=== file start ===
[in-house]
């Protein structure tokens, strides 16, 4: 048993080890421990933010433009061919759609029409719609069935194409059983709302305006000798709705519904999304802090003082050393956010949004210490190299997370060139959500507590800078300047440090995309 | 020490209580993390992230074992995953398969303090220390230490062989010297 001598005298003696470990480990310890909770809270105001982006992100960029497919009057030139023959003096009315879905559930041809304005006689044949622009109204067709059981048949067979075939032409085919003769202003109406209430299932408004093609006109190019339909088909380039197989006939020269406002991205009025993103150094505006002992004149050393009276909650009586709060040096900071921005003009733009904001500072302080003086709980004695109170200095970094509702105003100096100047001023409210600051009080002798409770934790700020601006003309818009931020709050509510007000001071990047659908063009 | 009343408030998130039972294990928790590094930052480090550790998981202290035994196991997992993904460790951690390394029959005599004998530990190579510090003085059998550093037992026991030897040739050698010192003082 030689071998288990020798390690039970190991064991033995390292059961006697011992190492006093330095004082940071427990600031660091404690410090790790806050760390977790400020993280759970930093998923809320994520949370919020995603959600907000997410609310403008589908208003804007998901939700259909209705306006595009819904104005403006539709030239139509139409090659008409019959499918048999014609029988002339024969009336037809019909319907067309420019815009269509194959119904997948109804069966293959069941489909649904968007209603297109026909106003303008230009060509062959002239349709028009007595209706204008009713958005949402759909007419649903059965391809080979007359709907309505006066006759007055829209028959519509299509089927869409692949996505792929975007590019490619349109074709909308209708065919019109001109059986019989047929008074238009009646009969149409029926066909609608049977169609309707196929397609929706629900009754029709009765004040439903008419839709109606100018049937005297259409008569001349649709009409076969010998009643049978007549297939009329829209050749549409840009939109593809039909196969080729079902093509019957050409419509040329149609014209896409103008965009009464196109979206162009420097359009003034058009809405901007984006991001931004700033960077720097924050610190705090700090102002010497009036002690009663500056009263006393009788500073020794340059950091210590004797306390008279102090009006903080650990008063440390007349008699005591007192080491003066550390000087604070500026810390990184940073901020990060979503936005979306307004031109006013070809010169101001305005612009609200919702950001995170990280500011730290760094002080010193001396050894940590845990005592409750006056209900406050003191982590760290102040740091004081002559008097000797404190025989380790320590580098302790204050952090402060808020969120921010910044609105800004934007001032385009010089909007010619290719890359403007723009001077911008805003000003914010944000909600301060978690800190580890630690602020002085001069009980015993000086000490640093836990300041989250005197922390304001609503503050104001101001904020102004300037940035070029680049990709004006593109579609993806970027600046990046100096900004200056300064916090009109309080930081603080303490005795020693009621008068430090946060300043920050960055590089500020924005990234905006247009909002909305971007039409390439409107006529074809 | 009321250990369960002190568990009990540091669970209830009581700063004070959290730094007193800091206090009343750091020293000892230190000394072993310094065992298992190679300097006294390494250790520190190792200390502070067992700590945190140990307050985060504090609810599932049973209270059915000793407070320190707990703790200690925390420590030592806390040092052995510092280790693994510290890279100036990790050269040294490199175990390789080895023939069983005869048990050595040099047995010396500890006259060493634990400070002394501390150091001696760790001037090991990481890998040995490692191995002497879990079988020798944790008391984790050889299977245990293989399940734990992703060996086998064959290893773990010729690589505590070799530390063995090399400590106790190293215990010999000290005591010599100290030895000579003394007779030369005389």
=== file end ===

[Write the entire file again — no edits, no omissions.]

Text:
[in-house]
């Protein structure tokens, strides 16, 4: 048993080890421990933010433009061919759609029409719609069935194409059983709302305006000798709705519904999304802090003082050393956010949004210490190299997370060139959500507590800078300047440090995309 | 020490209580993390992230074992995953398969303090220390230490062989010297 001598005298003696470990480990310890909770809270105001982006992100960029497919009057030139023959003096009315879905559930041809304005006689044949622009109204067709059981048949067979075939032409085919003769202003109406209430299932408004093609006109190019339909088909380039197989006939020269406002991205009025993103150094505006002992004149050393009276909650009586709060040096900071921005003009733009904001500072302080003086709980004695109170200095970094509702105003100096100047001023409210600051009080002798409770934790700020601006003309818009931020709050509510007000001071990047659908063009 | 009343408030998130039972294990928790590094930052480090550790998981202290035994196991997992993904460790951690390394029959005599004998530990190579510090003085059998550093037992026991030897040739050698010192003082 030689071998288990020798390690039970190991064991033995390292059961006697011992190492006093330095004082940071427990600031660091404690410090790790806050760390977790400020993280759970930093998923809320994520949370919020995603959600907000997410609310403008589908208003804007998901939700259909209705306006595009819904104005403006539709030239139509139409090659008409019959499918048999014609029988002339024969009336037809019909319907067309420019815009269509194959119904997948109804069966293959069941489909649904968007209603297109026909106003303008230009060509062959002239349709028009007595209706204008009713958005949402759909007419649903059965391809080979007359709907309505006066006759007055829209028959519509299509089927869409692949996505792929975007590019490619349109074709909308209708065919019109001109059986019989047929008074238009009646009969149409029926066909609608049977169609309707196929397609929706629900009754029709009765004040439903008419839709109606100018049937005297259409008569001349649709009409076969010998009643049978007549297939009329829209050749549409840009939109593809039909196969080729079902093509019957050409419509040329149609014209896409103008965009009464196109979206162009420097359009003034058009809405901007984006991001931004700033960077720097924050610190705090700090102002010497009036002690009663500056009263006393009788500073020794340059950091210590004797306390008279102090009006903080650990008063440390007349008699005591007192080491003066550390000087604070500026810390990184940073901020990060979503936005979306307004031109006013070809010169101001305005612009609200919702950001995170990280500011730290760094002080010193001396050894940590845990005592409750006056209900406050003191982590760290102040740091004081002559008097000797404190025989380790320590580098302790204050952090402060808020969120921010910044609105800004934007001032385009010089909007010619290719890359403007723009001077911008805003000003914010944000909600301060978690800190580890630690602020002085001069009980015993000086000490640093836990300041989250005197922390304001609503503050104001101001904020102004300037940035070029680049990709004006593109579609993806970027600046990046100096900004200056300064916090009109309080930081603080303490005795020693009621008068430090946060300043920050960055590089500020924005990234905006247009909002909305971007039409390439409107006529074809 | 009321250990369960002190568990009990540091669970209830009581700063004070959290730094007193800091206090009343750091020293000892230190000394072993310094065992298992190679300097006294390494250790520190190792200390502070067992700590945190140990307050985060504090609810599932049973209270059915000793407070320190707990703790200690925390420590030592806390040092052995510092280790693994510290890279100036990790050269040294490199175990390789080895023939069983005869048990050595040099047995010396500890006259060493634990400070002394501390150091001696760790001037090991990481890998040995490692191995002497879990079988020798944790008391984790050889299977245990293989399940734990992703060996086998064959290893773990010729690589505590070799530390063995090399400590106790190293215990010999000290005591010599100290030895000579003394007779030369005389």